Sure, his performance is going to make it difficult for Pat Burrell to get any more major league work, but underlying that performance is that chronic foot injury from which he’s been suffering all summer. I wasn’t really clear on the nature of it until I read Hank Schulman’s piece in the Chronicle this morning:
Burrell signed for $1 million this year and could do so again. On the other hand, he might have to retire because of a rare and debilitating foot injury that one doctor told him occurs mostly in car accidents. “I’m one of those guys, I’ll play until they tell me I can’t,” Burrell said. “I just enjoy it so much. That being said, I’ve got some limitations with this, and I don’t know if I’ll be allowed to play with this foot thing.”
He’s always been so hot-and-cold that I figured that the injury was just an annoyance and we were simply in a cold spell, maybe even a permanent one. Guess not.
White Sox reliever Danny Farquhar passed out in the dugout after completing his outing against the Astros on Friday evening. The cause of the incident has yet to be determined, but Farquhar was supervised by the club’s medical personnel and EMTs and regained consciousness before being taken to Rush University Medical Center for further treatment and testing. A diagnosis has not been announced by the team.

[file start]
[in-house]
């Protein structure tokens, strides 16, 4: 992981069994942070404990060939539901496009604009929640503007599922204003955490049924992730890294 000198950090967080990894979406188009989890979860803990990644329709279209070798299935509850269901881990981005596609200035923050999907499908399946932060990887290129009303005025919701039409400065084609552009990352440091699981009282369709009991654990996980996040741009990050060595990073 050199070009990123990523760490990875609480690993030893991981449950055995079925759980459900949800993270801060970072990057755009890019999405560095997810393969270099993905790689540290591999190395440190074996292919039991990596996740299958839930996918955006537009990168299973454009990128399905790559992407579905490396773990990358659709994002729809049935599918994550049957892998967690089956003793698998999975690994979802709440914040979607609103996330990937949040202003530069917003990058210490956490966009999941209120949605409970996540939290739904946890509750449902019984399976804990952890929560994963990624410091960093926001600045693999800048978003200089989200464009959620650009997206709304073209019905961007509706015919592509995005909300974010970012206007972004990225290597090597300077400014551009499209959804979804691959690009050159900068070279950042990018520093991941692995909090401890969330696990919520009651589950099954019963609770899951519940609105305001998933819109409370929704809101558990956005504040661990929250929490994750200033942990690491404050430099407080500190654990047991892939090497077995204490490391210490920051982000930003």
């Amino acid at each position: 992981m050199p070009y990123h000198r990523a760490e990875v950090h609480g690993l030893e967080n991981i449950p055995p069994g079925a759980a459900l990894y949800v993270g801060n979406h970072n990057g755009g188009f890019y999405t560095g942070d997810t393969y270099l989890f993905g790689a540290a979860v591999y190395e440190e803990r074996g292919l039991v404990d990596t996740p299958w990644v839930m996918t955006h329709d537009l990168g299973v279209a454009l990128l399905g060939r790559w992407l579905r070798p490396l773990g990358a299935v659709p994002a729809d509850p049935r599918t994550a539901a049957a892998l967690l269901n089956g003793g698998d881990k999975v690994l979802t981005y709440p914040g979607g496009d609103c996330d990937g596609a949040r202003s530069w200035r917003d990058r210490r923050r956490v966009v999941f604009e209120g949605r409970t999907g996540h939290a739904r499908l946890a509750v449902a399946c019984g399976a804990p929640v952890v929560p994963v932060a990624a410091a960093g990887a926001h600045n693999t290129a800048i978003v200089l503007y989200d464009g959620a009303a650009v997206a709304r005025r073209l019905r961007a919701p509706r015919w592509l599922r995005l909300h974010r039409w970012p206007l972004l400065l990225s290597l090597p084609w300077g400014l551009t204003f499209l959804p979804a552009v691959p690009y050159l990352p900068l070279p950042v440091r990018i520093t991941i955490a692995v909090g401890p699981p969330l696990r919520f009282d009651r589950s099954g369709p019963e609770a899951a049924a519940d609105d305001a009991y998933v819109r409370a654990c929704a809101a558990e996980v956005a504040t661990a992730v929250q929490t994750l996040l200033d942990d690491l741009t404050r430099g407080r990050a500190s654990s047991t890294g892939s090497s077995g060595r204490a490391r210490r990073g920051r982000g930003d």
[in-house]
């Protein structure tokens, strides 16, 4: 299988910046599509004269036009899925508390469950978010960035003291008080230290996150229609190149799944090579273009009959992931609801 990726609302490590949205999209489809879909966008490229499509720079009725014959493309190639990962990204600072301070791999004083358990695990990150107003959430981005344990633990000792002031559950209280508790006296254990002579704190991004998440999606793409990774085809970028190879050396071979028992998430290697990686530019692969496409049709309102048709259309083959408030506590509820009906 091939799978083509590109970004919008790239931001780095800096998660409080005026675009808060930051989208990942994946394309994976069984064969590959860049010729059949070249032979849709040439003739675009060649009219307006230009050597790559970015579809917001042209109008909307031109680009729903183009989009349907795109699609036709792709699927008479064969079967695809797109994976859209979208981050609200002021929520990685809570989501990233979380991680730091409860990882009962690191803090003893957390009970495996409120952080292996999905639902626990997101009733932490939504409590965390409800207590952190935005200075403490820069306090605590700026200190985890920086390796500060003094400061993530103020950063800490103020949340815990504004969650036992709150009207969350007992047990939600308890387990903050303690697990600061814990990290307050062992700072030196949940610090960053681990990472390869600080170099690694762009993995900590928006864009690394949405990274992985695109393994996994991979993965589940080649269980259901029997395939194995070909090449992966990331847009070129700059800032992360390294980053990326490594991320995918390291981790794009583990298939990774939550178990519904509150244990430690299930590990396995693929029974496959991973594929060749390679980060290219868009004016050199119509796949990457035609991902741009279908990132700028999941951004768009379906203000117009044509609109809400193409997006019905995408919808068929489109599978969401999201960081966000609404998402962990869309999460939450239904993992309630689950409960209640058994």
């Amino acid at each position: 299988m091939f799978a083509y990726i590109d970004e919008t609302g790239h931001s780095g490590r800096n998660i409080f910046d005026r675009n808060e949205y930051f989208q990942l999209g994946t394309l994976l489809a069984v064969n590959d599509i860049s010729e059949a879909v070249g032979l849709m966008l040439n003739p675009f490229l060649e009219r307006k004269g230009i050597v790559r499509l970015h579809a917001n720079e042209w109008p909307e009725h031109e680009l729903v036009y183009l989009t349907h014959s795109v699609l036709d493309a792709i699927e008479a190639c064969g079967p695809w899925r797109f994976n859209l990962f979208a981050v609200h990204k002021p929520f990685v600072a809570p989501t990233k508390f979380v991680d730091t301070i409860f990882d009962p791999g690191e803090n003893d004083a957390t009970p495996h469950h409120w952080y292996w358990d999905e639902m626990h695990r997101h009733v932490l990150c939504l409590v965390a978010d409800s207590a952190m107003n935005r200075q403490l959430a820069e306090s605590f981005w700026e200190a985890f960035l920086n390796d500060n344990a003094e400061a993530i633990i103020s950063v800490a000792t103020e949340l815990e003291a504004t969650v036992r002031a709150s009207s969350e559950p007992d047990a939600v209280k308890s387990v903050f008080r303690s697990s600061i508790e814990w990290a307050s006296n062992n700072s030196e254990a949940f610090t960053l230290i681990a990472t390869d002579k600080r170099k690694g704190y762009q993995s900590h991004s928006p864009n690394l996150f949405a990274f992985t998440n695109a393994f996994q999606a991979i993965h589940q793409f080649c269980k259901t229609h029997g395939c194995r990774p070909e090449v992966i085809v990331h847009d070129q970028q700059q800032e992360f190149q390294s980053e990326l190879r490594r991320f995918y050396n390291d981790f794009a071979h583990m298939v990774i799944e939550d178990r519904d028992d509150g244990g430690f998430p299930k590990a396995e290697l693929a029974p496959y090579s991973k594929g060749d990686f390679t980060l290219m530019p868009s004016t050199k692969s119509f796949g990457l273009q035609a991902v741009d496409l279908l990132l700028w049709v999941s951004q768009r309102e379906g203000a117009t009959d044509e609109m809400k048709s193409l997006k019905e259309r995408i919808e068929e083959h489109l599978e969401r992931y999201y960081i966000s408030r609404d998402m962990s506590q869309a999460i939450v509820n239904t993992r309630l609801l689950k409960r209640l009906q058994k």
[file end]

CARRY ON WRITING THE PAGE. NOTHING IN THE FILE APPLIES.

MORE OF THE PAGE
Farquhar pitched 2/3 of an inning in relief during Friday’s 10-0 loss to Houston. He was brought in to relieve James Shields in the top of the sixth inning and was immediately bested by George Springer, who belted a ground-rule double down the right field line and scored Brian McCann and Derek Fisher for the Astros’ sixth and seventh runs of the night. He recovered to strike out Jose Altuve, but was again punished with a two-run homer from Carlos Correa (his first of two), and induced a fly out to end the inning.
The 31-year-old righty pitched just 7 1/3 innings with the club prior to Friday’s performance, issuing four hits, three runs, two homers and eight strikeouts in seven appearances.